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Why do developers lack application security training?

The importance of building secure applications is well established. And yet software developers graduating with degrees in computer science often lack application security training. Why is that so, and what can be done to remedy this situation?

In my experiences at both undergraduate and graduate school, most of my professors were really good at what they...

did -- lecture and impart book knowledge. The problem is the theory they taught me and the lack of hands-on experience most of them had didn't translate all that well to the real world. Some schools are worse than others. Luckily, my undergraduate degree was from a school that prided itself in providing hands-on experience.

Overall, I believe the lack of application security training and other hands-on experience is a fundamental challenge we face in the industry, and there's not a great fix. I suppose higher standards for hands-on experience -- even some form of continuing education -- could be established for college professors. I'm confident that won't fly.

I believe that many degree programs are only meant to teach the essentials and not everything students need to know. The term "on-the-job experience" came about for a reason. That said, two universities local to me in Atlanta are well known for their information security programs: Georgia Tech and Kennesaw State University.

Perhaps undergraduate studies in computer science combined with graduate studies in security would be the ideal path for students to take. Or a double major wouldn't be bad, if you can hack it. (I couldn't resist the pun.)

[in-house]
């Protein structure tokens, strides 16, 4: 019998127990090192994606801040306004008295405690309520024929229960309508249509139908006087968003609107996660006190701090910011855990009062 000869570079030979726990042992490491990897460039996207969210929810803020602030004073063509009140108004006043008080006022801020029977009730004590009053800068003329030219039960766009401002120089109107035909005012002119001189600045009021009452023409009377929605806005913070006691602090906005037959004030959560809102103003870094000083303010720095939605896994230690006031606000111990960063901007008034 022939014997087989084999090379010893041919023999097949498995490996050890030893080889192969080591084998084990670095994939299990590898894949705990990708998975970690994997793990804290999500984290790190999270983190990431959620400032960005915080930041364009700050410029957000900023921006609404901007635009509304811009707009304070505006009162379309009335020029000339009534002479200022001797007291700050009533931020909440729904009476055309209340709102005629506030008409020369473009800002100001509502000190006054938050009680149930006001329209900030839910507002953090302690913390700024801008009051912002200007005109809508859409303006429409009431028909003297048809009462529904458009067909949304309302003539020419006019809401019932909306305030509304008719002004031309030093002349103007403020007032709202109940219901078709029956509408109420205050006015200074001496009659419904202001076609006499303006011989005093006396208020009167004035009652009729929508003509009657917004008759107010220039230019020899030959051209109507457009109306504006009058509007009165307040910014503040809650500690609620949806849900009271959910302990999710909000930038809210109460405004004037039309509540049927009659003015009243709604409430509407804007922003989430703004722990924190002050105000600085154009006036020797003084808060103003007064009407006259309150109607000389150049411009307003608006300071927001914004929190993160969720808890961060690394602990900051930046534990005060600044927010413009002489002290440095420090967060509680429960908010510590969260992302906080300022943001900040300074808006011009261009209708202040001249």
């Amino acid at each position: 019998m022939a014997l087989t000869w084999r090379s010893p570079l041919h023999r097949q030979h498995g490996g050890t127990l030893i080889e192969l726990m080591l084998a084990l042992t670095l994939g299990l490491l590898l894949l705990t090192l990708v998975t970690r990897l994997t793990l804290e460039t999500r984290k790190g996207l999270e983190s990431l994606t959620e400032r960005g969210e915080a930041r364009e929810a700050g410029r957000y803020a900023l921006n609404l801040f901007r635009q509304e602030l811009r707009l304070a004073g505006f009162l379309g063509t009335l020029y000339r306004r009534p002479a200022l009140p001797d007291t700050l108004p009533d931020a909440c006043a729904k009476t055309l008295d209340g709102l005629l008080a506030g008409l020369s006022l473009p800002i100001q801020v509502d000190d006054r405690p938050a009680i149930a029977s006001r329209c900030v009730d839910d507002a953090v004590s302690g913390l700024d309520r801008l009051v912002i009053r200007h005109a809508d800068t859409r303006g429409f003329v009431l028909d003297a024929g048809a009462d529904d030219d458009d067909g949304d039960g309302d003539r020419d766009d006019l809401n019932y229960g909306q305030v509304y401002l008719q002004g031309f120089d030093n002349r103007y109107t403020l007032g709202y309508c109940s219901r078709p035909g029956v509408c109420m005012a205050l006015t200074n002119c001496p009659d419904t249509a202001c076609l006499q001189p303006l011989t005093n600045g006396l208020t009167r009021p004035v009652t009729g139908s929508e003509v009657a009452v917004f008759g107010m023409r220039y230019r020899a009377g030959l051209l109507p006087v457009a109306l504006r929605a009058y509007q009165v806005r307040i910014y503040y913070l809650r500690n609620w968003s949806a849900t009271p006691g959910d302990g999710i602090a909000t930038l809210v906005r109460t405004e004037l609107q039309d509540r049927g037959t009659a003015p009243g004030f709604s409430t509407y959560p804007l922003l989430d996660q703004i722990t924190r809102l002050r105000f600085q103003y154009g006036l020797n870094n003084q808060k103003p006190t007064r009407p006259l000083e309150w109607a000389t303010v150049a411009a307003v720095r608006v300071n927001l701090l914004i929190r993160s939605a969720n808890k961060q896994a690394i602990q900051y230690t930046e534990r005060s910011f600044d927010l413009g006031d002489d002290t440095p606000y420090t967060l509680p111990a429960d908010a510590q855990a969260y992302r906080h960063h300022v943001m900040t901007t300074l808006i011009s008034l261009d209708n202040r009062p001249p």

Some might think that the government should get involved. I'm not crazy about that type of regulation and licensing. I'd prefer to stay with this free-market scenario whereby the savvy computer science graduates know that their learning has just begun. They understand that their graduation "commencement" is just that and they go on to self-study, attend conferences, take courses and otherwise learn as much as they can about software security throughout their careers. That's what I did, and I know many others who work in IT who have done the same. Even with having worked in security for two decades, I have a long way to go before I will feel that I've mastered these concepts.

The important question is: Are you up for the challenge and willing to do the work necessary to be successful in securing applications? If so, you'll be greatly rewarded, given the demand for this expertise.

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This was last published in October 2014

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How do you train software developers in application security?
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The only way that the free market will address this is if producers of software bear some liability for security failures, and if providers of services that are based on software bear substantial liability for losses of their customer's data.